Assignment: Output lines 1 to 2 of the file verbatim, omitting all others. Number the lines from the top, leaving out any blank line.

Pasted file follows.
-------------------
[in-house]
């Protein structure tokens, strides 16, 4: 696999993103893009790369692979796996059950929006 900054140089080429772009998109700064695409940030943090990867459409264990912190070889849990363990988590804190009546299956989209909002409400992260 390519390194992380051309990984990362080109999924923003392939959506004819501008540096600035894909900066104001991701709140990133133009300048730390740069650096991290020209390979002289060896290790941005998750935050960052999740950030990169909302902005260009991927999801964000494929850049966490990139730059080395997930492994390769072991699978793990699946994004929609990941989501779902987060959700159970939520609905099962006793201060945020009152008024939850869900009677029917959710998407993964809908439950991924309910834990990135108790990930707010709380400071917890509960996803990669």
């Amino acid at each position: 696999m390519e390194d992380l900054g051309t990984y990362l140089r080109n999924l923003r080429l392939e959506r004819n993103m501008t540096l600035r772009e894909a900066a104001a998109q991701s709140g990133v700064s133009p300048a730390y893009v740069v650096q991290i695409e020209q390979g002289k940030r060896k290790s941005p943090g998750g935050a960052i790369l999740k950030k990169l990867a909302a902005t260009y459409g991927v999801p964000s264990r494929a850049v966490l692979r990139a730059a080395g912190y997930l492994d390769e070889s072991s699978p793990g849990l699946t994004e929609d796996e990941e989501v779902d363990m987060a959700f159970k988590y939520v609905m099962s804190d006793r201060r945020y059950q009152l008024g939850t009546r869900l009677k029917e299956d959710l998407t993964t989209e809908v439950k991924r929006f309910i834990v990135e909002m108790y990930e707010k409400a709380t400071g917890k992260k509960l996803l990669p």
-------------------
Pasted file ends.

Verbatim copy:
[in-house]
């Protein structure tokens, strides 16, 4: 696999993103893009790369692979796996059950929006 900054140089080429772009998109700064695409940030943090990867459409264990912190070889849990363990988590804190009546299956989209909002409400992260 390519390194992380051309990984990362080109999924923003392939959506004819501008540096600035894909900066104001991701709140990133133009300048730390740069650096991290020209390979002289060896290790941005998750935050960052999740950030990169909302902005260009991927999801964000494929850049966490990139730059080395997930492994390769072991699978793990699946994004929609990941989501779902987060959700159970939520609905099962006793201060945020009152008024939850869900009677029917959710998407993964809908439950991924309910834990990135108790990930707010709380400071917890509960996803990669």